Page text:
And I don't doubt that there were all kinds of irregularities in the election. And maybe this was wrong, and that was wrong, and the other thing. But to talk about our standards for elections if you consider the countries to which we don't put under embargo, I mean this doesn't even-- you know, it's hard to imagine that people can even mouth these words without such embarrassment. It's almost indescribable. So that can't be the reason.

What the real reason is, I suppose, what it's been all along. I mean, the reason that they hated Aristide from the beginning, very beginning, you know-- he was a renegade, and a radical, and a firebrand, and preaching class warfare, and this, that, and the other thing, a psychotic, you know. I mean, the charges against him weren't credible-- was because his government, the official terminology was, it wasn't sufficiently diverse. It only included the 90% of the population who live in the slums and the hills.

And it didn't include what the United States defines as Haitian civil society, namely the private sector, national and international. So it didn't give sufficient representation, meaning dominance, to US investors who were Haitian civil society and to, you know, the Mevs family and the Brandt family and the other small families who were the, you know, current version of the guys who were calling for slavery 200 years ago, didn't give them dominance. So therefore, it's not sufficiently broad.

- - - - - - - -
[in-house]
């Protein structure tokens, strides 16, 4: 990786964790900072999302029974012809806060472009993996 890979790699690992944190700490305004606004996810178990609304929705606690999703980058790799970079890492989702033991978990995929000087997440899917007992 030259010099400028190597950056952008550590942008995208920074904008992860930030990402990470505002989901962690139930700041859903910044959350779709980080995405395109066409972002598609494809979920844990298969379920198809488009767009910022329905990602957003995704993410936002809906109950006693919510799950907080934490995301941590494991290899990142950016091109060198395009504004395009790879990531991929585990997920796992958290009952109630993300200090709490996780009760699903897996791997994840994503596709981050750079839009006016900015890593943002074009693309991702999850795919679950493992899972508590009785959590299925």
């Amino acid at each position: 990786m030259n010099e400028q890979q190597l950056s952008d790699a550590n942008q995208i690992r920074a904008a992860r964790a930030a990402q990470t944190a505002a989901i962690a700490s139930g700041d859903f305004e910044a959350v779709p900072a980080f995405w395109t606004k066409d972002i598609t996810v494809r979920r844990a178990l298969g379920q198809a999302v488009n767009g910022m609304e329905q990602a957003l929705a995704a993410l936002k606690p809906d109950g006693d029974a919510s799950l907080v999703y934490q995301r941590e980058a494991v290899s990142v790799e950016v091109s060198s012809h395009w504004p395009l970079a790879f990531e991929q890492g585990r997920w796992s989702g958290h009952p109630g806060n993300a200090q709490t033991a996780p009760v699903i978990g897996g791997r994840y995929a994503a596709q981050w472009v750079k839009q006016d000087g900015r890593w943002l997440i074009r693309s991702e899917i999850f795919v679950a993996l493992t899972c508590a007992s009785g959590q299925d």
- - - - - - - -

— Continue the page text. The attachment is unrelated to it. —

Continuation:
On the other hand, if some government, you know, like just about everyone, excludes virtually the entire population, but gives privilege to those who really count, you know, the private sector, national and international, then they're fine. Then there's no problem. I mean, that's been said officially so many times that you can hardly even call it a hidden agenda.

You know, it's an open agenda. And it's an understandable one. Nobody's going to say it. They actually say in almost these words.

DORSINVILLE: The gentleman in the back.

AUDIENCE: [INAUDIBLE] in rural Haiti to work with people. I wonder if you have an assessment of this initiative and if you think this kind of corporation can help when we can get the $22 million from the bank.

FARMER: Did everyone hear the question?


FARMER: The discussion of Cuban assistance to Haiti in the form of medical personnel, how is this going to work if aid to resuscitate Haitian public health is blocked. I think it's a great question. First, let me tell you I admire those physicians enormously.

And, in fact, some of them have pitched in our work. And they've done really valiant-- they're really working hard. And there's almost 800 there, I think, now.

So there are more Cuban doctors in rural Haiti than Haitian doctors. There are more Haitians psychiatrists in Montreal than all of Haiti, okay? And this is a trend.

By the way, somebody studied 264 graduates of the medical school under a period of a couple-- I don't remember how many-- classes under Francois Duvalier. And there were only four left in Haiti. So, again, this is a longstanding problem, lack of medical personnel.

Cuba, as you might know, has the largest number of doctors per population in the world of any country as far as I know. So their sending out doctors has been great. However, I think that the weakness of the Cuban aid strategy has nothing to do with them.